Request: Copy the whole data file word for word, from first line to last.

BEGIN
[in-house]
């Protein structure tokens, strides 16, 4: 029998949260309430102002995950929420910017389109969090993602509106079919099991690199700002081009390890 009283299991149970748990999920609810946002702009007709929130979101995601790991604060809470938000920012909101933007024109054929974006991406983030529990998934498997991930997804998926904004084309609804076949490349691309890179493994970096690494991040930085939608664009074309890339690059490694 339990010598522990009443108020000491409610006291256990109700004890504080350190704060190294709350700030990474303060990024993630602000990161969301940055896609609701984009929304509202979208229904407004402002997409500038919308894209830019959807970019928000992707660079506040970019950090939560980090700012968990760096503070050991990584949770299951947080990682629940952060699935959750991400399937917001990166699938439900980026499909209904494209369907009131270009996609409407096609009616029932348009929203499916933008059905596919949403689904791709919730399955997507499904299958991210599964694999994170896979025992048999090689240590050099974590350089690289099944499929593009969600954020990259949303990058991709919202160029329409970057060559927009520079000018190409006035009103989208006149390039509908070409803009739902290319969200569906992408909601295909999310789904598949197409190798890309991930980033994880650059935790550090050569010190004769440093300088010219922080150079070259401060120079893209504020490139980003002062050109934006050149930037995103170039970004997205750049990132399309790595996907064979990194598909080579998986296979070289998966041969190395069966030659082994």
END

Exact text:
[in-house]
């Protein structure tokens, strides 16, 4: 029998949260309430102002995950929420910017389109969090993602509106079919099991690199700002081009390890 009283299991149970748990999920609810946002702009007709929130979101995601790991604060809470938000920012909101933007024109054929974006991406983030529990998934498997991930997804998926904004084309609804076949490349691309890179493994970096690494991040930085939608664009074309890339690059490694 339990010598522990009443108020000491409610006291256990109700004890504080350190704060190294709350700030990474303060990024993630602000990161969301940055896609609701984009929304509202979208229904407004402002997409500038919308894209830019959807970019928000992707660079506040970019950090939560980090700012968990760096503070050991990584949770299951947080990682629940952060699935959750991400399937917001990166699938439900980026499909209904494209369907009131270009996609409407096609009616029932348009929203499916933008059905596919949403689904791709919730399955997507499904299958991210599964694999994170896979025992048999090689240590050099974590350089690289099944499929593009969600954020990259949303990058991709919202160029329409970057060559927009520079000018190409006035009103989208006149390039509908070409803009739902290319969200569906992408909601295909999310789904598949197409190798890309991930980033994880650059935790550090050569010190004769440093300088010219922080150079070259401060120079893209504020490139980003002062050109934006050149930037995103170039970004997205750049990132399309790595996907064979990194598909080579998986296979070289998966041969190395069966030659082994």